Nestled next to a soaring stretch of the beautiful River Ribble, with views stretching a cross the Forest of Bowland, The Spread Eagle at Sawley has earned its reputation as a calming bolt-hole in a stunning corner of our beautiful Lancashire countryside.
A visit to the independently-run stone coaching inn, which boasts an enviable location between the babbling river with its active population of ducks and the 12th century Cistercian Sawley Abbey, is one for the memory banks when you are caught up in the stress of a week at work.
On a fine day, it’s a fabulous starting point for a countryside walk by the riverbank, or a pleasant amble through the derelict abbey, with unobstructed views to the brooding and atmospheric Pendle Hill.
Spring was evident on our visit, with daffodils springing up along the river, at the Abbey and even around the generous car park across the road from the Spread Eagle itself.
You don’t need to wander far for that Forest of Bowland feeling.
The main restaurant at the Inn boasts windows overlooking the river and valley itself, so be sure to ask for a window table.
The Spread Eagle is currently spreading its wings with a renovation (spring, 2018) so scaffolding is part of its current story, but don’t that let you put off visiting for a bite to eat, or an overnight stay (as we did) .
Pub tables and a more formal restaurant are available.
We spent some time drinking in the atmospheric bar, including a snack (Lancashire crisps, obviously) , taking advantage of the gin menu and selection of local ales.
We also enjoyed saying hello to a few of the visiting pooches taking advantage of the Spread Eagle’s dog-friendly status which includes a full ‘Dog’s Dish Menu’ including starters, main courses and a dessert.(Mint Dentastix)
There is something very atmospheric about a proper British Inn and the Spread Eagle certainly ticks all the boxes.
We arrived at the Inn mid afternoon, with plans for an early dinner ahead of a wedding reception on bank holiday Monday, complete with the smug knowledge of an extra day off work.
By all accounts, it had been a busy old bank holiday weekend for the Eagle staff.
Visitors wanted comfort in the elongated winter weather but staff were still smiling and welcoming to incoming strangers.
There are no pretensions here.
The focus is on top-notch food in a sophisticated, cosy, environment.
Nothing seems to be too much trouble for the guests, whether overnighters, popping in for a pint-ers or diners in the surprisingly large restaurant.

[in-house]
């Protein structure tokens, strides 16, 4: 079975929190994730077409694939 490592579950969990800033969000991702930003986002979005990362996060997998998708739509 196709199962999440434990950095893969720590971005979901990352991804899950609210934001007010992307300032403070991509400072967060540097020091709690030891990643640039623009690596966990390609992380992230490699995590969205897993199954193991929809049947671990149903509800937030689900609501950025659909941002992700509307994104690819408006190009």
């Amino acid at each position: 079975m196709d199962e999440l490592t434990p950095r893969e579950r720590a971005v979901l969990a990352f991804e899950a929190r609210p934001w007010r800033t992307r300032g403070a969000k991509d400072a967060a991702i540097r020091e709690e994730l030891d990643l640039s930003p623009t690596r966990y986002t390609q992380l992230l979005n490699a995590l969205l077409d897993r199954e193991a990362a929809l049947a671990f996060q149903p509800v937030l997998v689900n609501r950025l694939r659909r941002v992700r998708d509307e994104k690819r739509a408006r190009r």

We took a window table overlooking the river, in early evening.
We didn’t want to overdo it due to predicated dancing antics at a wedding reception in nearby Clitheroe and the promise of late night post-champagne bacon sandwiches.
So despite mouths watering at the starters, which started at perfectly respectable £4.50, we dove straight into a main course.
All the main courses come in at about the £15 mark, unless you opt for a more expensive steak.
My usual indecisive self, I teetered between a number of steak and fish options before opting for a mouth-watering ( and beautifully presented) cottage pie.
This was a very different dish to the one my mother used to make, featuring high-quality tender and tasty beef which was mouth watering with a mashed potato topping that was light, fluffy and thankfully lump-free.
It was served with a side of spicy red cabbage, a delicious and Lancashire-inspired addition which balanced the palate perfectly.
My fellow guest enjoyed an equally delicious pork fillet with apple from the specials menu which vanished every quickly, showing a distinct lack of appreciation of what I thought was stunning presentation.
It must have been good.
If we hadn’t wanted to avoid bursting out of our wedding outfits, we would definitely have chosen a pudding from the fantastic selection – but on this occasion vanity overtook greed for once.
I simply opted for a revitalising coffee.
But we will most certainly be back for a full three courses, with a side order of a country inn welcome and a dessert of Forest of Bowland magic to walk off the excess.
And looser clothes…